Since I got to AZ with the horses, I have had deafening silence from the gal that said she was interested in Frosty. (cue crickets). But all of the sudden it's not that big of a deal. My husband made my jaw drop and my heart flutter by asking me if Buddy (the old TB) was gentle enough for him to ride.
Unfortunately, NO! Buddy is not a nice, quiet, trail horse kinda guy. He looks old and acts old when you are around him on the ground, but step on and he is all fire-breathing dragon...most of the time. He's pretty quiet in an enclosed area, but can get pretty hot, pretty quick in that setting too. So no beginners for this guy, no matter how old and decrepit he looks. :-)
Those of you who have known me the longest know that THIS is a huge deal! MH expressing an interest in r.i.d.i.n.g.?....I'm all over that like a fly on honey. In 13 years, I have gotten MH on a horse, ONCE!
I should make it perfectly clear...It has never been a problem for us. MH has interests that I am not into and although he has asked me a few times if I would like to join him in doing them, I decline and he is fine with that. It's the same with the horses. It's my thing and not particularly MH's. It's not that MH doesn't like horses, he just hasn't had much interest...or time...to do anything with them, outside of pitching hay and filling waters for me when I'm on the road.
Now obviously, MH could ride Moon out on the trails, but probably the best horse I have for MH would be Frosty. The big, lazy buckskin. So all of the sudden, it's not a priority to get him moved. If MH only rides him a dozen times a year, puttering around out in the desert with me, and MH is safe on him, and likes riding him...That is good enough.
In the meantime, I'm going on with my plans to turn the horse into a gymkhana horse. Frosty has really settled into the barrel and pole pattern, but we continue to struggle in one little area...
His lead changes. It took me forever and a day to get the horse to even do a flying lead change and to accomplish that, I finally had to get after him by swatting him on the hip with a crop. It's not a physical thing because he is perfectly capable of going from one lead to the other with just a a slight break in gait. He's just that f*ing lazy that he didn't want to pick up his hip and change on the fly.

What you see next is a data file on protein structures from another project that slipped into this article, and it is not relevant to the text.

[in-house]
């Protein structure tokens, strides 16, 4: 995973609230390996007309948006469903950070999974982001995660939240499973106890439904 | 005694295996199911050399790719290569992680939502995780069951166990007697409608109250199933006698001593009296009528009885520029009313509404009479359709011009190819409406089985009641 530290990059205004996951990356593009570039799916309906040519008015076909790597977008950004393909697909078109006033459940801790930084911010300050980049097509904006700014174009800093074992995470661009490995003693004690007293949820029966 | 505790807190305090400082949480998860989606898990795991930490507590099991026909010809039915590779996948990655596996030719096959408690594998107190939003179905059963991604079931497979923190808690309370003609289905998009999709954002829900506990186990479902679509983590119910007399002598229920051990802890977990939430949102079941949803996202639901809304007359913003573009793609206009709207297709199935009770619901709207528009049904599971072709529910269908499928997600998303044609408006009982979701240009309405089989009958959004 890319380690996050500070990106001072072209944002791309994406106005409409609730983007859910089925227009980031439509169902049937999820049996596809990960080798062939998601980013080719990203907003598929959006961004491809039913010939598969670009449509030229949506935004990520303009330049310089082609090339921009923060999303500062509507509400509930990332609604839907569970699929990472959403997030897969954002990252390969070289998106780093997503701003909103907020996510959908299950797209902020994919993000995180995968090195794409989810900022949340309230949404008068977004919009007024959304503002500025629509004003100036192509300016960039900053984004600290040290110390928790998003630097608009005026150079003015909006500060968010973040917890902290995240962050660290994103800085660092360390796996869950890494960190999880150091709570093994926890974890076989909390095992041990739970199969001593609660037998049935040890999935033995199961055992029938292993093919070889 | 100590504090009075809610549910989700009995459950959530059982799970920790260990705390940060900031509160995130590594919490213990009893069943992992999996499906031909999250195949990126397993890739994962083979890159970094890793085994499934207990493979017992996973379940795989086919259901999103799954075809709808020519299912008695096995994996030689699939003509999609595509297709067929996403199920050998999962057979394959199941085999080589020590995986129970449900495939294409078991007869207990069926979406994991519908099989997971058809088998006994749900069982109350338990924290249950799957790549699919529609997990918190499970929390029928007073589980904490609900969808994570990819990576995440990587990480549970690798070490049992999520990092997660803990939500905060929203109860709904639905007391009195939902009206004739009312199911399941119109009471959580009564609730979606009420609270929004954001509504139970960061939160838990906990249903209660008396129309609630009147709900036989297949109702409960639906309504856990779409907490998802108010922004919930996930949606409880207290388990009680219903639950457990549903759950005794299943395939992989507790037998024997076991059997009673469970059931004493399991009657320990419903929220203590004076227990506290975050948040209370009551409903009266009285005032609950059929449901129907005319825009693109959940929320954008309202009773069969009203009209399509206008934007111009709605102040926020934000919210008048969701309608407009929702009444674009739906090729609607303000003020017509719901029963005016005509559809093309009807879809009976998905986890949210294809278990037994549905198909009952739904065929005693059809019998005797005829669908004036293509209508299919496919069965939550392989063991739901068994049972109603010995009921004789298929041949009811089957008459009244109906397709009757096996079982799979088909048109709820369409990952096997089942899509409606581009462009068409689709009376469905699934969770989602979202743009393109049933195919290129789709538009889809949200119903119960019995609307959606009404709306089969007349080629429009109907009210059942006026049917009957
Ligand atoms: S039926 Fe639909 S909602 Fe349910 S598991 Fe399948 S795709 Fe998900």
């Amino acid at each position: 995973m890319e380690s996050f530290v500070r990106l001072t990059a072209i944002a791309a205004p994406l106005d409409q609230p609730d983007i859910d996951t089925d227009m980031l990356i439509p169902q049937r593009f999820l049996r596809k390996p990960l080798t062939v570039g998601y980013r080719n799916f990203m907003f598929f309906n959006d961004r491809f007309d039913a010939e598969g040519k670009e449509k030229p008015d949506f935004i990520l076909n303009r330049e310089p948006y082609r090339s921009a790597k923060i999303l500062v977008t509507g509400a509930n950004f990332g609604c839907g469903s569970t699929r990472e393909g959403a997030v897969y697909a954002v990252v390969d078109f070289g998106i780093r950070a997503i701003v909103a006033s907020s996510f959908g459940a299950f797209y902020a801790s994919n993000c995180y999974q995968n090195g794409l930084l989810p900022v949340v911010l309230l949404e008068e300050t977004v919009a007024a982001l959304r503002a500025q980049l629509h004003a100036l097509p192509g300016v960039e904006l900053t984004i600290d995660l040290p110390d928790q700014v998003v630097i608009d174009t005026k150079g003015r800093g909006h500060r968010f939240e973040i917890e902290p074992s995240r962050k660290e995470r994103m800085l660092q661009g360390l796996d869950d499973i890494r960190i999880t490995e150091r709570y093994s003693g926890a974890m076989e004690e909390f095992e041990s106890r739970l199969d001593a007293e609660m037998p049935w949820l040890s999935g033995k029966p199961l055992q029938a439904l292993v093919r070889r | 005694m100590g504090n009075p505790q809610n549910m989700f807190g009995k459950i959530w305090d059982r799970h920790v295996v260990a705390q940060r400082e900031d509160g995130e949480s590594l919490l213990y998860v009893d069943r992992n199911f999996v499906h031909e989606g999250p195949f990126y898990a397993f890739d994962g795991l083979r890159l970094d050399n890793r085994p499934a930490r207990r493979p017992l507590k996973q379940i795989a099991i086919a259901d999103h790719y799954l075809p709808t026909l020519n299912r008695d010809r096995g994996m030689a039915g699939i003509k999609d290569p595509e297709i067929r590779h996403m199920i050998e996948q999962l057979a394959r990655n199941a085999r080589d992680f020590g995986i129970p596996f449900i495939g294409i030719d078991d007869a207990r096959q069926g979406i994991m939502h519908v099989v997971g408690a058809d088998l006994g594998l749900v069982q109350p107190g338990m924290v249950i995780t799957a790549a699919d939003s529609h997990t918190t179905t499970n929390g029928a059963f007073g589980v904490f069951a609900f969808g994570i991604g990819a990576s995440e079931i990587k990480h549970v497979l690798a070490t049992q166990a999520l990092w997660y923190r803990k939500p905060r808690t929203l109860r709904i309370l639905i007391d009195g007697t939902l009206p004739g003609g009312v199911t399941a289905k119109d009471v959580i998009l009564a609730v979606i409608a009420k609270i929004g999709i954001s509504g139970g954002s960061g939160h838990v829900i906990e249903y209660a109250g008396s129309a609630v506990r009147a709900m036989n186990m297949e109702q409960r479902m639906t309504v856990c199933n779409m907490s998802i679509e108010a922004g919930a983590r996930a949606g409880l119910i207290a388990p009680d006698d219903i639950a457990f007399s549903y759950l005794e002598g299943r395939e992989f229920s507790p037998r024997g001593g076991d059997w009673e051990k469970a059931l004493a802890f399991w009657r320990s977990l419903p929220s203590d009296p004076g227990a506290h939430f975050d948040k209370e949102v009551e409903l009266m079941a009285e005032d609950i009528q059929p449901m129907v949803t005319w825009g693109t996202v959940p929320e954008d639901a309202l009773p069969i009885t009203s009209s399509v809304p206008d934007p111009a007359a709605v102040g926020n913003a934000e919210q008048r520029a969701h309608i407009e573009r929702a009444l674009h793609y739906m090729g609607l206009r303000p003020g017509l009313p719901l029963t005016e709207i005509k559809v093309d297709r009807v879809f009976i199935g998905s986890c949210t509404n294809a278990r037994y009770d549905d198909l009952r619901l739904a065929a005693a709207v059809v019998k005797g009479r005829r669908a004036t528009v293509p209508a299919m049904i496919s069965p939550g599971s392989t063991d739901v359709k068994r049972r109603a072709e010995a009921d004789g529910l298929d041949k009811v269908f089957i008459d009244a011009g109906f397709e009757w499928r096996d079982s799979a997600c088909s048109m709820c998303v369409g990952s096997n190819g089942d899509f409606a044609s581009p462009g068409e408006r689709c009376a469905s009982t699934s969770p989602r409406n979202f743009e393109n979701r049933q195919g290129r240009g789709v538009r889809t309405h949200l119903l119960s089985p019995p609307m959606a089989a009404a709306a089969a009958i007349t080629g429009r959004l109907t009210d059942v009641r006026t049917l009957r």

The problem now is not that he won't change leads between 1st and 2nd barrel, it's that he is worried about the lead change. He's thinking about that instead of thinking about the 2nd barrel. So even when he does change, he's still not getting positioned for the 2nd turn in time and wants to blow out of the backside. I wasn't quite sure what to do to fix it. It's not something that you can just keep working on and working on while patterning because your horse quickly associates nervousness and worry with that run between the barrels.
Then this little gem popped up...
This is perfect. I can work on the lead change without creating tension and worry between the 1st and 2nd barrel. He knows the pattern well enough that in his mind, he will be 'off pattern' and then only allowed to come back 'on pattern' when he is relaxed and willing to change his lead.
Funny thing is, back when I was training Moon, I did a similar exercise for him, except Moon's problem was that he was changing his leads too soon so I would lope him around the barrel, then go up and lope more circles, going the same direction, at the top of the barrel. It was a way to make Moon hold his inside lead until he had completed the turn. My mom just hated when I did those kinds of exercises because she swore I was going to ruin Moon's pattern. Ed Wright is also not a big fan of 'exercises' either....so I guess over time I sort of just stopped using them. On the other hand, Charmayne James is a big fan of exercises and includes a lot of them in her book, which is where I got the one I used on Moon from. I think I am going to be going back to more of what I am comfortable with this year and that includes a lot of exercises.
BTW-For 1st and 2nd barrel, the 'top of the barrel' is always the side of the barrel that is away from the gate. The 'bottom of the barrel' is the side that is closest to the gate and the 'backside of the barrel' is the side that is closes to the fenceline. 3rd barrel references are generally, 'Going into' and 'Coming out of'. The side that is closest to the fenceline can be referred to as both, 'the topside' or 'backside'.